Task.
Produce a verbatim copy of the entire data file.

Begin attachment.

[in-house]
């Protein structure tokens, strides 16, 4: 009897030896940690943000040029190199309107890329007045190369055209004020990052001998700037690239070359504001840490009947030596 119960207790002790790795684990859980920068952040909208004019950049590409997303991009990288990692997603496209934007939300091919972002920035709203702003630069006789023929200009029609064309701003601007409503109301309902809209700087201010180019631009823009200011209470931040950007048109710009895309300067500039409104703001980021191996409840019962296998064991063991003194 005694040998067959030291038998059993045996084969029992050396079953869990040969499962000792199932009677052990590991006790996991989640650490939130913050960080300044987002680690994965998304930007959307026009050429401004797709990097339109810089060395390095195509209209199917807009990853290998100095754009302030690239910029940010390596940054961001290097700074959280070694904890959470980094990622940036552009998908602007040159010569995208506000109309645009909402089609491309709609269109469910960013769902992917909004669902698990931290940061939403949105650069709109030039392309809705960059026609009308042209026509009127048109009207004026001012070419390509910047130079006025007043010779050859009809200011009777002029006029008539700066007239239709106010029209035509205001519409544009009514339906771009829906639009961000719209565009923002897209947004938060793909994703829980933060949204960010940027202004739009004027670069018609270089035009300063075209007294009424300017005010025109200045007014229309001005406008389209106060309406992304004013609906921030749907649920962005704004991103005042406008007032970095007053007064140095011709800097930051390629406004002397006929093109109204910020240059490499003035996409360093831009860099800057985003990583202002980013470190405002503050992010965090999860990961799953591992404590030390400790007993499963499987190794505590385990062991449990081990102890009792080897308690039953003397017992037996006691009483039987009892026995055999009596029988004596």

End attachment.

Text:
[in-house]
């Protein structure tokens, strides 16, 4: 009897030896940690943000040029190199309107890329007045190369055209004020990052001998700037690239070359504001840490009947030596 119960207790002790790795684990859980920068952040909208004019950049590409997303991009990288990692997603496209934007939300091919972002920035709203702003630069006789023929200009029609064309701003601007409503109301309902809209700087201010180019631009823009200011209470931040950007048109710009895309300067500039409104703001980021191996409840019962296998064991063991003194 005694040998067959030291038998059993045996084969029992050396079953869990040969499962000792199932009677052990590991006790996991989640650490939130913050960080300044987002680690994965998304930007959307026009050429401004797709990097339109810089060395390095195509209209199917807009990853290998100095754009302030690239910029940010390596940054961001290097700074959280070694904890959470980094990622940036552009998908602007040159010569995208506000109309645009909402089609491309709609269109469910960013769902992917909004669902698990931290940061939403949105650069709109030039392309809705960059026609009308042209026509009127048109009207004026001012070419390509910047130079006025007043010779050859009809200011009777002029006029008539700066007239239709106010029209035509205001519409544009009514339906771009829906639009961000719209565009923002897209947004938060793909994703829980933060949204960010940027202004739009004027670069018609270089035009300063075209007294009424300017005010025109200045007014229309001005406008389209106060309406992304004013609906921030749907649920962005704004991103005042406008007032970095007053007064140095011709800097930051390629406004002397006929093109109204910020240059490499003035996409360093831009860099800057985003990583202002980013470190405002503050992010965090999860990961799953591992404590030390400790007993499963499987190794505590385990062991449990081990102890009792080897308690039953003397017992037996006691009483039987009892026995055999009596029988004596």